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Arkansas Wins NCAA Cross Country Championship

Arkansas Wins NCAA Cross Country Championship
BLOOMINGTON, Ind. – Never in his wildest dreams could John McDonnell have thought national championship number 34 would have come so easily. Arkansas’ legendary coach knew he had the best team going into Monday’s NCAA cross country championship on Indiana’s course but he figured it would be another shootout with Stanford.

With three Razorbacks finishing in the top 10, McDonnell’s team won by 127 points, the widest margin in NCAA history. The Hogs earned 58 points to runnerup Wisconsin’s 185. North Carolina State was third while Stanford, winners in 1996 and ’97 and second to Arkansas in 1998, was fourth. The Razorbacks finished 122 points in front of Brigham Young in winning the 1993 championship. That was the previous largest margin.

“We got out on everyone early and didn’t give anyone a chance to catch up,” said McDonnell, whose team won its 10th NCAA cross country title, a record. “That’s our philosophy. You can take a lot of teams out early if you go out fast. Our guys knew what they had to do and they did it very well.”

Senior Michael Power finished second for the Razorbacks. He was three seconds behind South Alabama freshman David Kimani who came on strong in the last 2,000 meters. Andrew Begley was seventh, James Karanu 10th, Murray Link 22nd and Matt Kerr 24th for the Hogs.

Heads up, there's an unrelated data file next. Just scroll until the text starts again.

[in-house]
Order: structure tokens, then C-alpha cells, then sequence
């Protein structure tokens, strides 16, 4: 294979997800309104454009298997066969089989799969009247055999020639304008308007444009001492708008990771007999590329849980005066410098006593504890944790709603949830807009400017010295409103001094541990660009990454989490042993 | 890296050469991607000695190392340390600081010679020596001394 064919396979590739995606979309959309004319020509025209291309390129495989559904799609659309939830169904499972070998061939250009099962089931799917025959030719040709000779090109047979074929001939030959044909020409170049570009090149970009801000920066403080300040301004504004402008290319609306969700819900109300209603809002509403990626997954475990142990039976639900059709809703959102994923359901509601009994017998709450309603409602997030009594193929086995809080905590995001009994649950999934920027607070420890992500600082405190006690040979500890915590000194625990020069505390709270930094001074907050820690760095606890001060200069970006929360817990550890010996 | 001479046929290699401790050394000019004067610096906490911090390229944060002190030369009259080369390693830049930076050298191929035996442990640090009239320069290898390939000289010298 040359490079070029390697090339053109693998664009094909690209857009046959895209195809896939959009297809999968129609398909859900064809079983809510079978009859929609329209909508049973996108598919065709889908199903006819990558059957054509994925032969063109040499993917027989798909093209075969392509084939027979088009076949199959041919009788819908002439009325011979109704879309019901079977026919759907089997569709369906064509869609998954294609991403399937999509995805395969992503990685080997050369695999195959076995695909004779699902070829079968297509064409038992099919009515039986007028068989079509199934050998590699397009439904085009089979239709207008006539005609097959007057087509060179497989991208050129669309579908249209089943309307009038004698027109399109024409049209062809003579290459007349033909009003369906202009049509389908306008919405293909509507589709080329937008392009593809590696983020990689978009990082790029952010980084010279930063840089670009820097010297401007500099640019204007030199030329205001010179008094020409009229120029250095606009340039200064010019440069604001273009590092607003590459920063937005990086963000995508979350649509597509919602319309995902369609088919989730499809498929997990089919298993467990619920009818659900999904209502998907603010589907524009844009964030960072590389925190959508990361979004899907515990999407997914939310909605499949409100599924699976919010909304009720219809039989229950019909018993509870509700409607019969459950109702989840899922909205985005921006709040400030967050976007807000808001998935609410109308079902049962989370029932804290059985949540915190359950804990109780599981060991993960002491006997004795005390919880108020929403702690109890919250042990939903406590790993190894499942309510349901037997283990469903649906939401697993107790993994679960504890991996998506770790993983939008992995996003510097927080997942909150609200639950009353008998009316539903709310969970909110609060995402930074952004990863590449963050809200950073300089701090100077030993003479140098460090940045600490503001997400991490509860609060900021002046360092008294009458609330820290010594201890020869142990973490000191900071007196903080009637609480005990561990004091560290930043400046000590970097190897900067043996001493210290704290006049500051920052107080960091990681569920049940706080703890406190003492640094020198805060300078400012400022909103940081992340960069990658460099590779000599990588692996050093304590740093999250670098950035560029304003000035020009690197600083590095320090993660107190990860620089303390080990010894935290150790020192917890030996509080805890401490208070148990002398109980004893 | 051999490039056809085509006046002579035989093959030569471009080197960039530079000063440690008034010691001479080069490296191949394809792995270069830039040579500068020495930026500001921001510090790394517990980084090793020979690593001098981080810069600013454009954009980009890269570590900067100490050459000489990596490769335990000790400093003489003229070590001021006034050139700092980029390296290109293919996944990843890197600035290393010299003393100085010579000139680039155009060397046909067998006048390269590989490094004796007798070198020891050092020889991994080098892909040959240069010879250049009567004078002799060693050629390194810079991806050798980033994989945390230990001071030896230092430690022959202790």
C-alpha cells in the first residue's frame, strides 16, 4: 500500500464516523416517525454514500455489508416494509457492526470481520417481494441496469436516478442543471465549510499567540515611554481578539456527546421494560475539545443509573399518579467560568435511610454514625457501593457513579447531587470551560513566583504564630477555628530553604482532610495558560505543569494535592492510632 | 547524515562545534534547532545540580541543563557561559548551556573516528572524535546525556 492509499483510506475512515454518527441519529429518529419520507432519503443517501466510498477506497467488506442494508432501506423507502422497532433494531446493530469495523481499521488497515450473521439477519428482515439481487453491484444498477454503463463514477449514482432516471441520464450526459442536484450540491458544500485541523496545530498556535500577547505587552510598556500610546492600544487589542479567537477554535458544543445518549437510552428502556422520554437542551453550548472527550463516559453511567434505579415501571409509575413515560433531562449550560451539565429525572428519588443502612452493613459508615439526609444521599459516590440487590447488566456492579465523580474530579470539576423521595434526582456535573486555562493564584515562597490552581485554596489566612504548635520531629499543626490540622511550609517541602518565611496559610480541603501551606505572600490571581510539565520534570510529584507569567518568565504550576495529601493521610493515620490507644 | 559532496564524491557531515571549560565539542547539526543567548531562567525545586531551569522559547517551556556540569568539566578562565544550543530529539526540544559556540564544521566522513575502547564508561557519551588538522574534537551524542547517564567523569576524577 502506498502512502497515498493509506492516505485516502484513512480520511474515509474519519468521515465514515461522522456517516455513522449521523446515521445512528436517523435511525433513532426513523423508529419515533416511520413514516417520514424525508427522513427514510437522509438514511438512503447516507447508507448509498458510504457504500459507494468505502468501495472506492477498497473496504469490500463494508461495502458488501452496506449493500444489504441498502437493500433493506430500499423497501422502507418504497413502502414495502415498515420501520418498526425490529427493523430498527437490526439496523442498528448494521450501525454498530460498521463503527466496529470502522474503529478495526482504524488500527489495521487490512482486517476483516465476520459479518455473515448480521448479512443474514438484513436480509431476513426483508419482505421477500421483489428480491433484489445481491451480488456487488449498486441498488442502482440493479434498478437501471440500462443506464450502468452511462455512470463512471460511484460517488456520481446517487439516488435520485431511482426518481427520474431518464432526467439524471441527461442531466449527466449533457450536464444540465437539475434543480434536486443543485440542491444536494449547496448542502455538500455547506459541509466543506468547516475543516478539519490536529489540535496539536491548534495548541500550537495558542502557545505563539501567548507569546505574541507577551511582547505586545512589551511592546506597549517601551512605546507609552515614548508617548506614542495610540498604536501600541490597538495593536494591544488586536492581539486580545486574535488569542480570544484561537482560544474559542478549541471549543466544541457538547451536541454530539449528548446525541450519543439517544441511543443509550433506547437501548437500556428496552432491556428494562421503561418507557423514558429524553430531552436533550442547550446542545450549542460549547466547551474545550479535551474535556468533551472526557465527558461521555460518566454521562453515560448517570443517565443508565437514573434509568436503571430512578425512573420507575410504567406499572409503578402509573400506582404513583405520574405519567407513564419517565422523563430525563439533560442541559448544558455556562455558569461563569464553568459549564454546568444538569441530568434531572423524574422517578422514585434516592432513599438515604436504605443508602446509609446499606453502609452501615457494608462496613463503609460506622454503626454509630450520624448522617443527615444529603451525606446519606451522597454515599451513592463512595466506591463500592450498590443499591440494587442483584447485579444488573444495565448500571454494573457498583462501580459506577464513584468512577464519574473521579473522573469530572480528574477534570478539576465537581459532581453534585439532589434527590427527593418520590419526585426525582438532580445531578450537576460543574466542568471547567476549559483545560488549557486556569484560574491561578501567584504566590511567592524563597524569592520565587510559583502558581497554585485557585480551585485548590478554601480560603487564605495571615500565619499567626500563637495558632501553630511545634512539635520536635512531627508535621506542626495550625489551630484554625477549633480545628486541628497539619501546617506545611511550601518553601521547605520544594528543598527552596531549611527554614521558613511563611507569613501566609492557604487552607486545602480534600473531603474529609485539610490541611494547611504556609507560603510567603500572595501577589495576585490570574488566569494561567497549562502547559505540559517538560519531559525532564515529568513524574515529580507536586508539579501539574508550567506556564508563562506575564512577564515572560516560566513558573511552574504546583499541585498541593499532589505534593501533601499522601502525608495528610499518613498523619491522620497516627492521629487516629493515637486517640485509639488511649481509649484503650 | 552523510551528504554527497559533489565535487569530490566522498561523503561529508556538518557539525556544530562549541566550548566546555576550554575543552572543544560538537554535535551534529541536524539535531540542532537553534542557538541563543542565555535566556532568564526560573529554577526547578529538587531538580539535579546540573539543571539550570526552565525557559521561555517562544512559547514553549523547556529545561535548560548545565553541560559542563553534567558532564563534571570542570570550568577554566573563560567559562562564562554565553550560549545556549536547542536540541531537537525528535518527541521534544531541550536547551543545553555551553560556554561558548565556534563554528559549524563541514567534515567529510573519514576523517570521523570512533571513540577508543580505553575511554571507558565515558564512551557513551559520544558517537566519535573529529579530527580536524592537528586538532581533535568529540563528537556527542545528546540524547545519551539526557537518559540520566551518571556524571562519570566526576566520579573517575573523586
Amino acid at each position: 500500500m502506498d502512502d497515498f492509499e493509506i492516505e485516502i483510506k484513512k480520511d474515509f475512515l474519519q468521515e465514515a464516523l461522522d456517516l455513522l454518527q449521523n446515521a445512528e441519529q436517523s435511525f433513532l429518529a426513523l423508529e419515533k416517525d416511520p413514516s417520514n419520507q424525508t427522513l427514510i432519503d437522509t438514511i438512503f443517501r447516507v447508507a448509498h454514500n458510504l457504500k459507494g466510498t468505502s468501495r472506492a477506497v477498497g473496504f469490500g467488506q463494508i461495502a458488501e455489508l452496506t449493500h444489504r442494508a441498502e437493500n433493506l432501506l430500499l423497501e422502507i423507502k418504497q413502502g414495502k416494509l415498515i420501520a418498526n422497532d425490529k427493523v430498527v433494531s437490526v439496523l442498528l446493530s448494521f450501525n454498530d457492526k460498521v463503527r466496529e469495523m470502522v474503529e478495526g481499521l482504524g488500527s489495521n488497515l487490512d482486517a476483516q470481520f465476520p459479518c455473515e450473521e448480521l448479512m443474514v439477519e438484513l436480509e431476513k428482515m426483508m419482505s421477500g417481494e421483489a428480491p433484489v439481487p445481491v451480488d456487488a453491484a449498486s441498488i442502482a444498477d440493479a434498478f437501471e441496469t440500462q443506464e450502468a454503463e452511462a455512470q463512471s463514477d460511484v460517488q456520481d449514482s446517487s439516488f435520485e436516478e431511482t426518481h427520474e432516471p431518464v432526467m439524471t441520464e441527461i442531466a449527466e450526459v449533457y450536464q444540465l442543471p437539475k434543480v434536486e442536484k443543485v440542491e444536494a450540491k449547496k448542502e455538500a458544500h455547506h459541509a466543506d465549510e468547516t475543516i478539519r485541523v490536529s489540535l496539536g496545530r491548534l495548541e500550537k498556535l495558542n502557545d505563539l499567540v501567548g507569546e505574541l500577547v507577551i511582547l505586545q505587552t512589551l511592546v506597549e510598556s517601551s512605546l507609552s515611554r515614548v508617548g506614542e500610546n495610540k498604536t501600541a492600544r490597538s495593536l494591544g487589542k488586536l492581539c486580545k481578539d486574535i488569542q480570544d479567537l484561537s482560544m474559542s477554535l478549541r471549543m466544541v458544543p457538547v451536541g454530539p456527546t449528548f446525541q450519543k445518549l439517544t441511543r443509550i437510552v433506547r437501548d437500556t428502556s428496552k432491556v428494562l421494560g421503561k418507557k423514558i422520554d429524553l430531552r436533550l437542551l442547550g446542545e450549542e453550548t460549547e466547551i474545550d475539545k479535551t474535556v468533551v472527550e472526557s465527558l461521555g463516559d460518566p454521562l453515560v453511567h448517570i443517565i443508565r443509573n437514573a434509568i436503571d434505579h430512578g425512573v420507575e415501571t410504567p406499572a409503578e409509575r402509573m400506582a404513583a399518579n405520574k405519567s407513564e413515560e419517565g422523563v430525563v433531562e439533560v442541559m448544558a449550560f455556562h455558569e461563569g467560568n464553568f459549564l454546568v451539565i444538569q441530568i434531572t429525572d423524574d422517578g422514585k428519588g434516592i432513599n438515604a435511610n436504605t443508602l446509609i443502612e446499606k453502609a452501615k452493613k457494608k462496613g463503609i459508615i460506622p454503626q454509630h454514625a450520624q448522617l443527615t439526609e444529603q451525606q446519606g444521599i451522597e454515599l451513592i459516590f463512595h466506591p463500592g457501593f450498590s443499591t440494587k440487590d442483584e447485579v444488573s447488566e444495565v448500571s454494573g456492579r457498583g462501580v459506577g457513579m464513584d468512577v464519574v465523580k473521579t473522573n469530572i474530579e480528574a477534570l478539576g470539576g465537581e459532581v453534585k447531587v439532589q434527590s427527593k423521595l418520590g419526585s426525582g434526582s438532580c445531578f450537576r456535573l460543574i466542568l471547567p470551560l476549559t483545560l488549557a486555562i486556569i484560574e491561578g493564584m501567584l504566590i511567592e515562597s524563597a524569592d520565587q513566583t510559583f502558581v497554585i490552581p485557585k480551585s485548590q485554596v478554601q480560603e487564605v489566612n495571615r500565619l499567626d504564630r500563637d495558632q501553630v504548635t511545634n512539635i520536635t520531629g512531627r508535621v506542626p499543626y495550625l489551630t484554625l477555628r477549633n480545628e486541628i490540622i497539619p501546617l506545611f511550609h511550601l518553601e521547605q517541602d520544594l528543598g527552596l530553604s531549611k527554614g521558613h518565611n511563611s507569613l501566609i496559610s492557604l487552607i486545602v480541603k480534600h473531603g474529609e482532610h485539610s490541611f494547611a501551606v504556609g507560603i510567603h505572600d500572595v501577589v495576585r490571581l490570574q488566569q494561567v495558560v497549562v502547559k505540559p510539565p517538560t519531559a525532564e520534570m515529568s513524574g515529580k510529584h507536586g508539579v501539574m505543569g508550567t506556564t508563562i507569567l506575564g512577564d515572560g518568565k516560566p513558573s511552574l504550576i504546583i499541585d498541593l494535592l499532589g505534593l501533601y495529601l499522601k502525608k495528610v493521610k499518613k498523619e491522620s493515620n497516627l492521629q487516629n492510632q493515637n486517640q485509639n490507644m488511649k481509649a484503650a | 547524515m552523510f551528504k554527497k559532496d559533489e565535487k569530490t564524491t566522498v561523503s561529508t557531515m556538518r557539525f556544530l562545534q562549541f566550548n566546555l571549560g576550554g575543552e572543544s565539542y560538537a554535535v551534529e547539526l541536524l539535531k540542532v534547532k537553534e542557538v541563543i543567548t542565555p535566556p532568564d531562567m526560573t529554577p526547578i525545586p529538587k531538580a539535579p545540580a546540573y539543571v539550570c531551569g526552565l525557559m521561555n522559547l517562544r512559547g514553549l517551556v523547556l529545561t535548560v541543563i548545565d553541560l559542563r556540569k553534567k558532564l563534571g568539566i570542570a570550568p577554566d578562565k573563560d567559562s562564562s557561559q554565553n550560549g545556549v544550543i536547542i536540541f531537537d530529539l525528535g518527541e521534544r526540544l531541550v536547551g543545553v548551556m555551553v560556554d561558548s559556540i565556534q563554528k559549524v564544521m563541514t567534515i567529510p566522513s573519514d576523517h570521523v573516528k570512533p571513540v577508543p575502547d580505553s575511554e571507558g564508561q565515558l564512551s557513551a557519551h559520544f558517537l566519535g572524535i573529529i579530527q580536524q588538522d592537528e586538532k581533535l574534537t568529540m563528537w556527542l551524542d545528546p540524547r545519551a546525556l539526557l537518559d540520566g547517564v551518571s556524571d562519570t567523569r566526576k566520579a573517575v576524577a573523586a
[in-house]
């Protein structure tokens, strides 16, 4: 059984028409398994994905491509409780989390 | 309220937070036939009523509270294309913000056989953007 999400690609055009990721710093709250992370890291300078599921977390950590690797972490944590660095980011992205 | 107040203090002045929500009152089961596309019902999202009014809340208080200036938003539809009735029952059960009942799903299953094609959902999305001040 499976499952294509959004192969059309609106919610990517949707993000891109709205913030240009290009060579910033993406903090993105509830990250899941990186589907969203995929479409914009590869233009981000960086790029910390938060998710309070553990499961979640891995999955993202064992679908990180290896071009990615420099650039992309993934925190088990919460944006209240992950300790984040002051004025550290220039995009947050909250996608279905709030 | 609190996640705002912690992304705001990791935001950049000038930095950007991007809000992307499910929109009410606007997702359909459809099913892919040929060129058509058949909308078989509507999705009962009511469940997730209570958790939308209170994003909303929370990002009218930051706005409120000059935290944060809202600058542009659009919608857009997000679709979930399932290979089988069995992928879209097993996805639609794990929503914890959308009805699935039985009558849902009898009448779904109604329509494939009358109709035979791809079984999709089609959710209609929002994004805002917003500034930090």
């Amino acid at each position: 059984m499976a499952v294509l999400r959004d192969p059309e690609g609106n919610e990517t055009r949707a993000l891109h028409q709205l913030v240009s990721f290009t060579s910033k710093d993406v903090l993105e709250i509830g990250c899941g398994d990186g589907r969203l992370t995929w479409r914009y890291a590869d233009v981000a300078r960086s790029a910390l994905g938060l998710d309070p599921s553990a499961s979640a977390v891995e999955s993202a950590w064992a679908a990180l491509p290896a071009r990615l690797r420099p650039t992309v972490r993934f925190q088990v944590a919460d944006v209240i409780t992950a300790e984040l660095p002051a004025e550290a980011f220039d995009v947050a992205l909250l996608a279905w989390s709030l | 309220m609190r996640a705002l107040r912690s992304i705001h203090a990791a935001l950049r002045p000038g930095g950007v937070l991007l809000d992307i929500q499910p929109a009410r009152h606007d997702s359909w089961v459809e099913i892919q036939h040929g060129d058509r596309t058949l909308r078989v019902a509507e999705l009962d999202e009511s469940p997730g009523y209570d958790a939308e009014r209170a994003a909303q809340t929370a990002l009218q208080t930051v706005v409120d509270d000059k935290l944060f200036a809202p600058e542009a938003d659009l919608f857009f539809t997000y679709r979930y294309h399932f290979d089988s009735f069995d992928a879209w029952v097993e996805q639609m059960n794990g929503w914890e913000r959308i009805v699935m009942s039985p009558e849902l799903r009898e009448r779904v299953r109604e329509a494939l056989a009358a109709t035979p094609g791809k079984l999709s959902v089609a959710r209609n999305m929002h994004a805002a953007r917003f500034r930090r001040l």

“Power ran a great race,” said McDonnell. “He’s our captain. He met with the team before the race and told everyone we would win and win big. I never dreamed we would win this big.”

Power, who finished the 10,000 meter race over a hilly, wide open-course in 30:09.6, said, “We were cruising for the first 7,000 meters. There were a bunch of us. Coach McDonnell kept telling us to stay in front of the pack. I made a move going down a big hill toward the end but couldn’t hold on to the lead.”

McDonnell, who has led Arkansas’ cross country, indoor track and outdoor track to an incredible 34 national championships, said, “We really expected this to be much closer. We knew we had the best team but figured Stanford, Wisconsin and some others would be right there. Our guys just did a tremendous job.

“Every national championship is rewarding in its own way. Power and Kerr were running their final races for Arkansas. It was special for them. We never get tired of winning.”

Arkansas has won the last six national championships it has competed for dating to the 1997 cross country meet when the Hogs were second to Stanford. They’ve won the last eight NCAA outdoor titles and the last three NCAA indoor championships. Overall McDonnell’s teams have won 15 indoor titles and nine outdoor championships.

Oregon’s Steve Fein was third, Matthew Downin of Wisconsin was fourth, William and Mary’s Matthew Lane was fifth and John Schoenfelder of Wisconsin was sixth. Begley finished in 30:40.6, five seconds behind Schoenfelder. Karanu’s time was 30:44.7.

All five Razorbacks who scored earned All-America honors. The Hogs didn’t need to count Adam Dailey’s 39th place finish. Sharif Karie was 73rd and also didn’t figure in the scoring.
Top 10 Teams 1. Arkansas 58, 2. Wisconsin 185, 3 North Carolina State 201, 4. Stanford 223, 5. Michigan 282, 6. Oregon 306, 7. Colorado 307, 8. Notre Dame 312, 9. Iona 338, 10. Arizona 346.
Top 10 Individuals 1. David Kimani, South Alabama, 30:06.6, 2. Michael Power, Arkansas, 30:09.6, 3. Steve Fein, Oregon, 30:14.3, 4 Matthew Downin, Wisconsin, 30:25.9, 5. Matthew Lane, William and Mary, 30:27.8, 6. John Schoenfelder, Wisconsin, 30:35.7, 7. Andrew Begley, Arkansas, 30:40.6, 8. Paul Morrison, Princeton, 30:42.5, 9. Keith Kelly, Providence, 30:42.9, 10. James Karanu, Arkansas, 30:44.7.
Other Razorbacks 22 Murray Link, 3l:03.8, 24 Matt Kerr, 31:04.5, 39 Adam Dailey, 31:18.8, 73 Sharif Karie, 31:49.2.

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